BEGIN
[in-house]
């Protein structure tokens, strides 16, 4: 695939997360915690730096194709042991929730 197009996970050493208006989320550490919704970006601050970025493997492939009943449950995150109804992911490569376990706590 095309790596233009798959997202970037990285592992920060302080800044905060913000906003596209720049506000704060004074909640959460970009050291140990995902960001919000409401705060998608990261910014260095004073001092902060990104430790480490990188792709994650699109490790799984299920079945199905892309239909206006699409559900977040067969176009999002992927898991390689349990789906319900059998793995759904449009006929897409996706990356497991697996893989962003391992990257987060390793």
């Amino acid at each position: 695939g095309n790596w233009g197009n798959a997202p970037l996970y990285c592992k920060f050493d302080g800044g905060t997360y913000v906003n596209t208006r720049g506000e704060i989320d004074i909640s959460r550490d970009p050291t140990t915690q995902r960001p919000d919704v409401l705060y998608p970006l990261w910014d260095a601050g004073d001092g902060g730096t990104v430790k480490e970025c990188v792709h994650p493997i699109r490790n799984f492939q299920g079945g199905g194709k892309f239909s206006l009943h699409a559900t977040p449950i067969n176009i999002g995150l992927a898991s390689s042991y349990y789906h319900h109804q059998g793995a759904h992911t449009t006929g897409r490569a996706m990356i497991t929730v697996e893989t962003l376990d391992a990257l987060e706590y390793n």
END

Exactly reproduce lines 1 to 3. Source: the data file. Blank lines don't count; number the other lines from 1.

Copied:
[in-house]
């Protein structure tokens, strides 16, 4: 695939997360915690730096194709042991929730 197009996970050493208006989320550490919704970006601050970025493997492939009943449950995150109804992911490569376990706590 095309790596233009798959997202970037990285592992920060302080800044905060913000906003596209720049506000704060004074909640959460970009050291140990995902960001919000409401705060998608990261910014260095004073001092902060990104430790480490990188792709994650699109490790799984299920079945199905892309239909206006699409559900977040067969176009999002992927898991390689349990789906319900059998793995759904449009006929897409996706990356497991697996893989962003391992990257987060390793």
């Amino acid at each position: 695939g095309n790596w233009g197009n798959a997202p970037l996970y990285c592992k920060f050493d302080g800044g905060t997360y913000v906003n596209t208006r720049g506000e704060i989320d004074i909640s959460r550490d970009p050291t140990t915690q995902r960001p919000d919704v409401l705060y998608p970006l990261w910014d260095a601050g004073d001092g902060g730096t990104v430790k480490e970025c990188v792709h994650p493997i699109r490790n799984f492939q299920g079945g199905g194709k892309f239909s206006l009943h699409a559900t977040p449950i067969n176009i999002g995150l992927a898991s390689s042991y349990y789906h319900h109804q059998g793995a759904h992911t449009t006929g897409r490569a996706m990356i497991t929730v697996e893989t962003l376990d391992a990257l987060e706590y390793n």